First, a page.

* Lieutenant Colonel Nguyen Van Long

* Major Dang Si Vinh

He moved in our neighborhood sometime in early 1974. His family - wife and seven children - soon earned sympathy from people along the paved alley of a Saigon suburb where most inhabitants were in lower middle class. His eldest son was about thirty years old and a first lieutenant in the Army Medical branch after graduated pharmacist from the Medical School. The youngest was a 15-year-old pretty girl.

It would have been a happy family if Saigon had not fallen to the hands of the Communist North Vietnam army. That was what people in the neighborhood said about the middle-aged RVN Army Major Dang Si Vinh, who was holding a job in the National Police Headquarters in Saigon.

At about 2:00 PM on April 30, 1975, almost two hours after RVN President Duong Van Minh surrendered to the Communists, people near by heard several pistol reports from his home. After hesitating for safety, his neighbors got into his home to find Major Vinh, his wife and his seven children lying each on a single mattress, all dead, each by one .45 caliber bullet that gushed pools of blood from the horrible holes at their temples.

On a long dining table, decent meals had been served and eaten as if in an usual and peaceful dinner. There were nine small glasses, all had traces of a pink powder left at their bottoms. Apparently, Maj. Vinh and his relatives had taken the drug - probably sleeping pills - before Vinh gave each a finishing stroke with his .45 pistol.

In an open small safe he left some hundreds of thousands South Vietnam piasters, rated about 500 dollars at the time, an indication of his poor circumstances as an army major. On the note along with the money, Vinh wrote:

"Dear neighbors,"

"Forgive us. Because our family would not live under the Communist regime, we have to end our lives this way that might be bothering you. Please inform my only sibling, a sister named ... at... and use this money to help her bury us anywhere. "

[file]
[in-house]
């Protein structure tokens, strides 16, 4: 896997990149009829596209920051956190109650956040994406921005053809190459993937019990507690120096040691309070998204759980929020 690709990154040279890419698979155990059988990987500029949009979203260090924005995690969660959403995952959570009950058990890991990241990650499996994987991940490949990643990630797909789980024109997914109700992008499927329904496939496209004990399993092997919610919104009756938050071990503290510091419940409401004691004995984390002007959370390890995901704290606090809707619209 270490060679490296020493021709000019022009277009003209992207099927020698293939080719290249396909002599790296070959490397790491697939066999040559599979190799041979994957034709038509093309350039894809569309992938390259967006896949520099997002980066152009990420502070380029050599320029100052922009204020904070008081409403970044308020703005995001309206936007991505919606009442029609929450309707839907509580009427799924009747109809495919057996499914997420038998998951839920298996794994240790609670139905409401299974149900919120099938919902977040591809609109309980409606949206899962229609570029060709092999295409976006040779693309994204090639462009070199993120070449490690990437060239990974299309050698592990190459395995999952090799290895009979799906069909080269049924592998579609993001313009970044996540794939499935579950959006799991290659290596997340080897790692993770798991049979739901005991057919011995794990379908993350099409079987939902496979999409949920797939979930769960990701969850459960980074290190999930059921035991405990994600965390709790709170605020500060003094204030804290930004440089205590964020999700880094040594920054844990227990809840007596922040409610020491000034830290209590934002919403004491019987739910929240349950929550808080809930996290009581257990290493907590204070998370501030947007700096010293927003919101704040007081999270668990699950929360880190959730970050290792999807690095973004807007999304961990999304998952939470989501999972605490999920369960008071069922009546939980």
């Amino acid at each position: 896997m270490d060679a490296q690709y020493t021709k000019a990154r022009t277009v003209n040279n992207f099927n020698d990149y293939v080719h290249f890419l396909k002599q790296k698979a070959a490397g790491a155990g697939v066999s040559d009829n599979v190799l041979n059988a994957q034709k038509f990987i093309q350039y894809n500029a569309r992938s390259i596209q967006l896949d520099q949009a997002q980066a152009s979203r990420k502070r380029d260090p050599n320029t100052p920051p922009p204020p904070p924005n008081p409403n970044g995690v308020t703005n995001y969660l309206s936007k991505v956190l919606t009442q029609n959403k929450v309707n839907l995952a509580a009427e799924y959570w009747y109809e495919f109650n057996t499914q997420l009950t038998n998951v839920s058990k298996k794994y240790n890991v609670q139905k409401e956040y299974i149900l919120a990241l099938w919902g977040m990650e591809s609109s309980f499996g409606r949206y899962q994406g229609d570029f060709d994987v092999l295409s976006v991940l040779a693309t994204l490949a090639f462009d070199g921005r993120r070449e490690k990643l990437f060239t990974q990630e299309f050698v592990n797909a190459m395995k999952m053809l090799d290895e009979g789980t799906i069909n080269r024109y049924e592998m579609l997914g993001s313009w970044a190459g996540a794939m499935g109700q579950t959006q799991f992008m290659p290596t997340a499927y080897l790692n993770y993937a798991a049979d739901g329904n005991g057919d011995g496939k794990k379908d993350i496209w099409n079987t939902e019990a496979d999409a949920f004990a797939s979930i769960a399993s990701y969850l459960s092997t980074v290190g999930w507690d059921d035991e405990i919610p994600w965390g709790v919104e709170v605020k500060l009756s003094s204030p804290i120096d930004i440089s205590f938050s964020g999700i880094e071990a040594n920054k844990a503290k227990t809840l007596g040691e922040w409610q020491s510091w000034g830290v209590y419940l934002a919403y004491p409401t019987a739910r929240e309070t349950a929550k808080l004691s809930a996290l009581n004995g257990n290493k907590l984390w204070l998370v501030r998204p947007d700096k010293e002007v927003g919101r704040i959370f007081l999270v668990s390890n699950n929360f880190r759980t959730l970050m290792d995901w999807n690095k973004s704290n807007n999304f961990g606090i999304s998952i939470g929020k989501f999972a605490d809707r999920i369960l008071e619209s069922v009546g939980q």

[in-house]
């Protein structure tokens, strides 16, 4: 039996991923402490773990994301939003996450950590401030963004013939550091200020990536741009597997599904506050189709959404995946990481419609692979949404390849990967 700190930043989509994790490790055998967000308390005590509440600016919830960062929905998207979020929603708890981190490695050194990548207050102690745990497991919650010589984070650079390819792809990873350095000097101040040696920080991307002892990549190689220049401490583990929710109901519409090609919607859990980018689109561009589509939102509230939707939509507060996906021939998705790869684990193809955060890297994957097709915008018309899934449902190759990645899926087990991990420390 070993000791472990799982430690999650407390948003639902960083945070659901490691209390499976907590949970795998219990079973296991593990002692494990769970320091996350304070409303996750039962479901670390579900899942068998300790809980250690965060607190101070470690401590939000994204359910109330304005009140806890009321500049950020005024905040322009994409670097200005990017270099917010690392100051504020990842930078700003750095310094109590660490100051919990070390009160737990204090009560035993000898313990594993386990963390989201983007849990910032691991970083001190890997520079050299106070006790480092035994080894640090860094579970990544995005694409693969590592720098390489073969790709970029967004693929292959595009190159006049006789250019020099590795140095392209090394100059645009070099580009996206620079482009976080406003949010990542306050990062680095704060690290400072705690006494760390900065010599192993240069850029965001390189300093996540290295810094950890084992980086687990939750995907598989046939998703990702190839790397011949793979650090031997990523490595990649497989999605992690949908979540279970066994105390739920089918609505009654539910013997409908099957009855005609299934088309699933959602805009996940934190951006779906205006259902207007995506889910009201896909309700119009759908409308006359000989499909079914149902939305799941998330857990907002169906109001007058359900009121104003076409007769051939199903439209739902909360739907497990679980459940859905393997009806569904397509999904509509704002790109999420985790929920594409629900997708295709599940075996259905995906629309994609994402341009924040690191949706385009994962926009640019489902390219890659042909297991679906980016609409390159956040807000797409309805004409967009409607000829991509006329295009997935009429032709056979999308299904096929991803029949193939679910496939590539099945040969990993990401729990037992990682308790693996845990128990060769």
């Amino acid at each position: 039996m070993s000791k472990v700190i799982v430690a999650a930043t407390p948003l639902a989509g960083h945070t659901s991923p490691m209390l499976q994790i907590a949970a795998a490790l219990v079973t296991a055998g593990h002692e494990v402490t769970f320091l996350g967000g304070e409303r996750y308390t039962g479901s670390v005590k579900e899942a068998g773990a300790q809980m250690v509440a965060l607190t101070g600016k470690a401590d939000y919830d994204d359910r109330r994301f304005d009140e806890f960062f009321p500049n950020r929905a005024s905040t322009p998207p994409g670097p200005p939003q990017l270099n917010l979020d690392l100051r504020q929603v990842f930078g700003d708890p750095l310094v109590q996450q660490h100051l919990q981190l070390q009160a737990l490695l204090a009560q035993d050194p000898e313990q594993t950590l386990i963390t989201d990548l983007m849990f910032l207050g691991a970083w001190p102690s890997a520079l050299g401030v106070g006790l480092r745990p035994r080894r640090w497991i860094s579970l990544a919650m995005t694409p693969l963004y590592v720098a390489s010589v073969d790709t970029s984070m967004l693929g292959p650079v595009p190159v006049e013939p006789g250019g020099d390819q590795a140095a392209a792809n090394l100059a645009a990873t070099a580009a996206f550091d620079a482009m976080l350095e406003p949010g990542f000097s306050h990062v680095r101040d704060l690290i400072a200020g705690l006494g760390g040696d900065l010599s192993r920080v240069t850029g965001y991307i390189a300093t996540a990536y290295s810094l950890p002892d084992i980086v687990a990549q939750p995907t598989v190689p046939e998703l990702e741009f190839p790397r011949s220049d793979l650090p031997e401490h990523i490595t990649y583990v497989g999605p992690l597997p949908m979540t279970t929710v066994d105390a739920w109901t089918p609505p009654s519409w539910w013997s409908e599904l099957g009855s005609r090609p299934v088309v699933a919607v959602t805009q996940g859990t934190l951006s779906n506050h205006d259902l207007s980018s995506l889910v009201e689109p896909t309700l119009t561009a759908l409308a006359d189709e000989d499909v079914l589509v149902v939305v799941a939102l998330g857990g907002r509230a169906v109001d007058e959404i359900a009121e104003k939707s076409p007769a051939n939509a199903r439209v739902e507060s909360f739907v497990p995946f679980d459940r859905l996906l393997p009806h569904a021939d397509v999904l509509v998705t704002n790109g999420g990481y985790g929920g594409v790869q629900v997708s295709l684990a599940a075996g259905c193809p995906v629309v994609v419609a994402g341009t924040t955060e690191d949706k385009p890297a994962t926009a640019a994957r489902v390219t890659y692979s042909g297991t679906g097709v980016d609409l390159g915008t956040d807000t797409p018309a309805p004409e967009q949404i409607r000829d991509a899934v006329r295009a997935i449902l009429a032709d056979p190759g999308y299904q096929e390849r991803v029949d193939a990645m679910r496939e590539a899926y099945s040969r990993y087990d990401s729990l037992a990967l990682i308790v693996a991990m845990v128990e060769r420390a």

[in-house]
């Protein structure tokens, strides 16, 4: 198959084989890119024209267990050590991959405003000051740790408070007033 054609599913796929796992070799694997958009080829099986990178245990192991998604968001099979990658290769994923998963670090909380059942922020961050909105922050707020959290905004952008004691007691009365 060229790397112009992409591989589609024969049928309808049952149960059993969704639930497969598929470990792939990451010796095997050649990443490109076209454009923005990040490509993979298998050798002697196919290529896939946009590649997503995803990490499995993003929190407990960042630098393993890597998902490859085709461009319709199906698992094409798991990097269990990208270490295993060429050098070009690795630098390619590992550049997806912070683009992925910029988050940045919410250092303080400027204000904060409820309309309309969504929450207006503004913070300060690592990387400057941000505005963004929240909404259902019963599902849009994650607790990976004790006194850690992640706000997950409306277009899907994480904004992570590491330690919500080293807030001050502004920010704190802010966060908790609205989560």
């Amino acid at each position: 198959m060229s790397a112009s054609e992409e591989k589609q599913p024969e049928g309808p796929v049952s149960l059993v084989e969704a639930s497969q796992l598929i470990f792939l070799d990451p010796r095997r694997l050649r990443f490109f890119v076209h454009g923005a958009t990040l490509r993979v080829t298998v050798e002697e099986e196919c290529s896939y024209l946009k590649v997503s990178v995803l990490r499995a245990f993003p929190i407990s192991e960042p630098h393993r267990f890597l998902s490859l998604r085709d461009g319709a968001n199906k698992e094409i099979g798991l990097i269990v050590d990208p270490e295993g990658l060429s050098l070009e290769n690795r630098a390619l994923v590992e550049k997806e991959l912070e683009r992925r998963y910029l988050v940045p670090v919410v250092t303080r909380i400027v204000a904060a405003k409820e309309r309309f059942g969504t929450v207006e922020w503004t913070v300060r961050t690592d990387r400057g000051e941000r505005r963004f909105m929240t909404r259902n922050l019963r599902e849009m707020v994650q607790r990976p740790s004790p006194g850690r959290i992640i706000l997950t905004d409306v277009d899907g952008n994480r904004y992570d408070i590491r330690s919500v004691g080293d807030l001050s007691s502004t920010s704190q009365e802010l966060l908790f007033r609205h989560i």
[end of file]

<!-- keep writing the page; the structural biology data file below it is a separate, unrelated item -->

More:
"Thank you,"

"Dang Si Vinh."


The fall of Saigon drove many people into not only suicide but serious mental disorder as well. Ten years later, some physicians said that at least one thousand people around the Saigon area suffered incurable insanity on that day of the Black April.

Maj. Vinh was one among many others who committed suicide on and after April 30, 1975. Those who committed suicide were mostly officers, politicians, government officials, and young NCOs were estimated at several hundreds. But only some famous cases were fully recorded.


* Major General Pham Van Phu (1928-1975)

Commander, II Corps/Military Region 2. General Phu was born in Ha Dong, North Vietnam. He graduated the Dalat Military Academy, Class 8. In 1954, Phu was a company officer in the 5th Parachutist Battalion of the Army of the State of Vietnam, fighting beside the French in Dien Bien Phu.

In the RVN Army, Phu had been commander of the RVN Special Force, the 2nd Infantry Division, Quang Trung Training Center, before taking the command of the II Corps/Military Region II in Pleiku. His troops suffered heavy losses on the way of withdrawal to the coastal areas in April 1975.

General Phu committed suicide on 30 April 1975 in Saigon.


* Major General Nguyen Khoa Nam (1927-1975)

Major general, commander IV Corps and Military Region 4. General Nam was born in Quang Nam province. He was drafted and graduated from Thu Duc Reserve Officers School, Class 3 in 1953..

General Nam was highly respected by his subordinates, his equals, even his superiors, as well as the people in his region ever since he commanded the 7th Infantry Division. His spirit of discipline made him a good example to his soldiers.

At 11:30 PM, 30 April 1975, General Nam killed himself after saying farewell to his staff and talking by telephone with General Le Van Hung, who had ended his life earlier.


* Brigadier General Le Van Hung (1933-1975)

Brigadier General, deputy commander of the IV Corps/Military Region 4 at Can Tho. Hung was born in Gia Dinh province near Saigon.

In 1954, he was drafted and received training in the Thu Duc Reserve Officers School, Class 5, graduated second-lieutenant in January 1955. In January 1959, First Lieutenant Hung was the 32nd Infantry Regiment S-2 when the Viet Cong conducted a surprise attack at the regiment base camp in Trang Sup, Tay Ninh province, and took away a large number of weapons. As the duty officer of the regiment headquarters, he bravely commanded the reconnaissance platoon, the only soldiers present in the barracks, to resist and to protect the other parts of the headquarters and other materials and equipment from being destroyed or lost.